Taxes are the Thunder of World History

Taxes, according to Joseph Schumpeter, are “the thunder of world history.”

“The spirit of a people, its social structure, the deeds its policy may prepare, all this and more is written in its fiscal history, stripped of all phrases. He who knows how to listen to its message here discerns the thunder of world history” 

(Schumpeter, J. 1918. “Crisis of the Tax State,” p. 101, quoted in Corey Robin’s blog. Robin is writing a book on two foundational modern conservative schools: the Austrian white emigres and Nietzsche. I think. We’ll see).

Michael O’Hare’s "Letter to my students"

Here is the link to Michael O’Hare’s “Letter to my Students.” Berkeley Blog 8/24/10.


An excerpt:


“Swindle – what happened? Well, before you were born, Californians now dead or in nursing homes made a remarkable deal with the future. (Not from California? Keep reading, lots of this applies to you, with variations.) They agreed to invest money they could have spent on bigger houses, vacations, clothes, and cars into the world’s greatest educational system, and into building and operating water systems, roads, parks, and other public facilities, an infrastructure that was the envy of the world. They didn’t get everything right: too much highway and not enough public transportation. But they did a pretty good job.

Young people who enjoyed these ‘loans’ grew up smarter, healthier, and richer than they otherwise would have, and understood that they were supposed to “pay it forward” to future generations, for example by keeping the educational system staffed with lots of dedicated, well-trained teachers, in good buildings and in small classes, with college counselors and up-to-date books. California schools had physical education, art for everyone, music and theater, buildings that looked as though people cared about them, modern languages and ancient languages, advanced science courses with labs where the equipment worked, and more. They were the envy of the world, and they paid off better than Microsoft stock. Same with our parks, coastal zone protection, and social services.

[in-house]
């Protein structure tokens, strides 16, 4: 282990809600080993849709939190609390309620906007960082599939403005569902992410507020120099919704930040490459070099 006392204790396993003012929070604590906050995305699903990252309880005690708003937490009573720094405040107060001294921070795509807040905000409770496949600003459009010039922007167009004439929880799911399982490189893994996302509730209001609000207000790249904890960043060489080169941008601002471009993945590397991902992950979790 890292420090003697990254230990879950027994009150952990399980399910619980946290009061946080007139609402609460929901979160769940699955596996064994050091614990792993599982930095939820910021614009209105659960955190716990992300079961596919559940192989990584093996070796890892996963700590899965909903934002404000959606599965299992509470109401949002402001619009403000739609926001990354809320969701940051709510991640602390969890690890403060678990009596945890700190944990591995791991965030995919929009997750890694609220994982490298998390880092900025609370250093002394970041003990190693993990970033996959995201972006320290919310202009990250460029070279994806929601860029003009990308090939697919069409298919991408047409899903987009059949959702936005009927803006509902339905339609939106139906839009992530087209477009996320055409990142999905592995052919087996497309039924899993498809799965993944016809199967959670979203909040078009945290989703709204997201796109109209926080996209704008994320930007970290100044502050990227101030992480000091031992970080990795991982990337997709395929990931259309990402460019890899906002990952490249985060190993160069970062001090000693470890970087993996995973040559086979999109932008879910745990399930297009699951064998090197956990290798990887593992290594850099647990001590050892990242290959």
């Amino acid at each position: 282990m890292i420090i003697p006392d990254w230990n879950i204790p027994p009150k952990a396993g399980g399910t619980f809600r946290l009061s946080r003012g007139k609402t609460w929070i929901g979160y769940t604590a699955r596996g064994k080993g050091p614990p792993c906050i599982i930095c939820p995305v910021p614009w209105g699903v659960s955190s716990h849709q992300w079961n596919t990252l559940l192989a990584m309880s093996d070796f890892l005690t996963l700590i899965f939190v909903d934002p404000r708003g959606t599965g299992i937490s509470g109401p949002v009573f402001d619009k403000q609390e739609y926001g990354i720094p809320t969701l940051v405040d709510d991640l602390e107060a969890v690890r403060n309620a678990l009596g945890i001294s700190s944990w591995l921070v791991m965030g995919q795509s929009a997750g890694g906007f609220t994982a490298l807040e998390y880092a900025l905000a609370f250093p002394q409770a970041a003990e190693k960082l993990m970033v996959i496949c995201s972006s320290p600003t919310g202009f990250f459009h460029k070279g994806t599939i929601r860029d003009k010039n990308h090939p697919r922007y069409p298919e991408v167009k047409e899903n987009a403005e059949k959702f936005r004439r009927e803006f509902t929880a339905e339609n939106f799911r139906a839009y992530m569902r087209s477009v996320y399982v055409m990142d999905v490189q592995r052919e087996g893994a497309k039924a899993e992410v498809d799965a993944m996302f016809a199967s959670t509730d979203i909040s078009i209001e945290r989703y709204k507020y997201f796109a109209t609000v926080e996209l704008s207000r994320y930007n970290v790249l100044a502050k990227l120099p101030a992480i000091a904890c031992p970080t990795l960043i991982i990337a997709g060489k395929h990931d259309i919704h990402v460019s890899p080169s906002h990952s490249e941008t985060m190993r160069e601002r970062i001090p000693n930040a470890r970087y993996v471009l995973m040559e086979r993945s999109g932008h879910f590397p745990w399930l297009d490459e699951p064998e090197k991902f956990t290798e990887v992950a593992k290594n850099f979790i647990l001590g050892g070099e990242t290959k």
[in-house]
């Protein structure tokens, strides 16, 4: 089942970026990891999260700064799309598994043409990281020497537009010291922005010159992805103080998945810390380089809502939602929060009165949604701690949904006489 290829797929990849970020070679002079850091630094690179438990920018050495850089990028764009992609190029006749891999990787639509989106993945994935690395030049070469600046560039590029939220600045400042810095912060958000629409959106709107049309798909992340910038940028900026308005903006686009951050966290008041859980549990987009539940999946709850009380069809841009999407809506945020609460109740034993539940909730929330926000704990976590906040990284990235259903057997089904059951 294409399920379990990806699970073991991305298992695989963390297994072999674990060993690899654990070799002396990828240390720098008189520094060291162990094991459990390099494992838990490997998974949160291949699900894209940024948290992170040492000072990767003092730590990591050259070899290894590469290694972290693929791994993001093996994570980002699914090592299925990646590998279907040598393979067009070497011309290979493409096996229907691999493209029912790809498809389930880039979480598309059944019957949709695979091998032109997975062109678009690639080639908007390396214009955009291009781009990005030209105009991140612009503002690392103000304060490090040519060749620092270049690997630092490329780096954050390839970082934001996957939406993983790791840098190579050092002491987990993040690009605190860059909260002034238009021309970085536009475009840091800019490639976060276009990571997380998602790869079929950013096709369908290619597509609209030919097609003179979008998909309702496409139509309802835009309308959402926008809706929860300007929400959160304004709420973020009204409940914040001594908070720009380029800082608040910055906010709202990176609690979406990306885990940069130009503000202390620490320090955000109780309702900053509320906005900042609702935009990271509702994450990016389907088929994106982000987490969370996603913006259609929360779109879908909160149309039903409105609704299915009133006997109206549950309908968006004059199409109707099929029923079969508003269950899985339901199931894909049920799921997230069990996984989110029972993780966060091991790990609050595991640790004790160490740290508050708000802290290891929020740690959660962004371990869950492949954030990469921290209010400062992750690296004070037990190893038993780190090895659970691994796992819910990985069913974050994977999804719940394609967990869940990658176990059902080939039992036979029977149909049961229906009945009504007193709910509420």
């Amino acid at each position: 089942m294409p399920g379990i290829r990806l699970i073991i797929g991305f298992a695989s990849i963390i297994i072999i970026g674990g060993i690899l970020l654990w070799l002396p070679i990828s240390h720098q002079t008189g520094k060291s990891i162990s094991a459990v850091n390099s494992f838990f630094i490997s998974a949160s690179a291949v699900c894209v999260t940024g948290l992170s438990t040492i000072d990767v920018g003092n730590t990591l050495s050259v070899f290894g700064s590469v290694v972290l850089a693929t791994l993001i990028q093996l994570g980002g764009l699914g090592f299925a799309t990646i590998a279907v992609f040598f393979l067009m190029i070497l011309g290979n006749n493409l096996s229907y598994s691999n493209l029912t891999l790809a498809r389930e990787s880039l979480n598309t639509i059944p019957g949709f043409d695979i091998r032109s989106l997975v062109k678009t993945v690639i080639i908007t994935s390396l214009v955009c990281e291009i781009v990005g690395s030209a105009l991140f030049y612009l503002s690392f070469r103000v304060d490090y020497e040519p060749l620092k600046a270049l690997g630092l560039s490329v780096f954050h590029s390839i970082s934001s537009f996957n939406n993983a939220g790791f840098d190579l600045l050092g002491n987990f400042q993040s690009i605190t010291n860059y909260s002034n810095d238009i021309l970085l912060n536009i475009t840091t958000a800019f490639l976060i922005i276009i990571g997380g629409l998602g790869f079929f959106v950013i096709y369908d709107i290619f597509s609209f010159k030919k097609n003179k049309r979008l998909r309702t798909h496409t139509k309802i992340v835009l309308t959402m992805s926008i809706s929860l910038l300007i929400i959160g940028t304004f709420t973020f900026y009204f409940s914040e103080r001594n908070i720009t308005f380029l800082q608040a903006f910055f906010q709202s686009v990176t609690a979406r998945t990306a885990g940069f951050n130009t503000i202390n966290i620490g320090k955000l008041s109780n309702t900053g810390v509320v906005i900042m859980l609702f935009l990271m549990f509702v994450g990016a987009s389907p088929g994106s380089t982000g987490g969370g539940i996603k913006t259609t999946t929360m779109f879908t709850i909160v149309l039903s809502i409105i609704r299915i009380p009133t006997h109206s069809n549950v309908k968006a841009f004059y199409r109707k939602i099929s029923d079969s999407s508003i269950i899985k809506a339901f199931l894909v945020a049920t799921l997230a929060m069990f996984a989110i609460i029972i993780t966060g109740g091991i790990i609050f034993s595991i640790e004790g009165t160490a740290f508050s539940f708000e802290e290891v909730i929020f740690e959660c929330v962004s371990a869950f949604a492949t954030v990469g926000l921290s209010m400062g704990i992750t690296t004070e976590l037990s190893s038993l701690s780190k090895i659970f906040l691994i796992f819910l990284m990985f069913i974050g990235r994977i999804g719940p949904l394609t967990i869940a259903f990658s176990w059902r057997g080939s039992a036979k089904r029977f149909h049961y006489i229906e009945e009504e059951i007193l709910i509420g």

This deal held until about thirty years ago, when for a variety of reasons, California voters realized that while they had done very well from the existing contract, they could do even better by walking away from their obligations and spending what they had inherited on themselves.”

Todd Henderson’s Argument Against Taxing the Rich

A response to economist J. Bradford DeLong’s commentary on Chicago law professor Todd Henderson’s argument against taxing the rich. Henderson argued that even though he and his wife make between $250,000 and $450,000 per year (depending on how you count it), they have such high expenses that they cannot afford some further luxuries or to pay more taxes. The conservative Chicago law prof’s argument was not well received in the blogosphere, but it was very revealing.


To DeLong & JayC (who complained about low economic literacy and class anger in the blogosphere responses to Todd Henderson): I find these comments on DeLong’s blog, however, fairly interesting. Elsewhere, there’s a lot of unpolished working class anger (unpolished because there are insufficient labor institutions to cultivate them), because most people endure excessive top-down class warfare. As the social epidemiologists observe, we are not a species that can well tolerate (psychologically or physically) high inequality.


Many commentators here, who have fairly good grasps of economics, insightfully point out that society should not be expected to fail to pay for scheduled, needed collective goods and services just to accommodate Henderson’s impecunious choices to incur large debts, forego collective services, and accrue huge assets and savings, as befits a man who is setting his standards only upon those of super-wealthy administrators and capital managers. DeLong’s point that Henderson’s is the psychology of entitlement that accompanies increasing inequality is very germane. It is why increasing inequality begets demands for further increasing inequality, and it is part of why increasing inequality leads to declining happiness. It is why capitalist societies, dedicated as they are to concentrated accumulation, need countervailing forces, such as progressive taxation at the very minimum.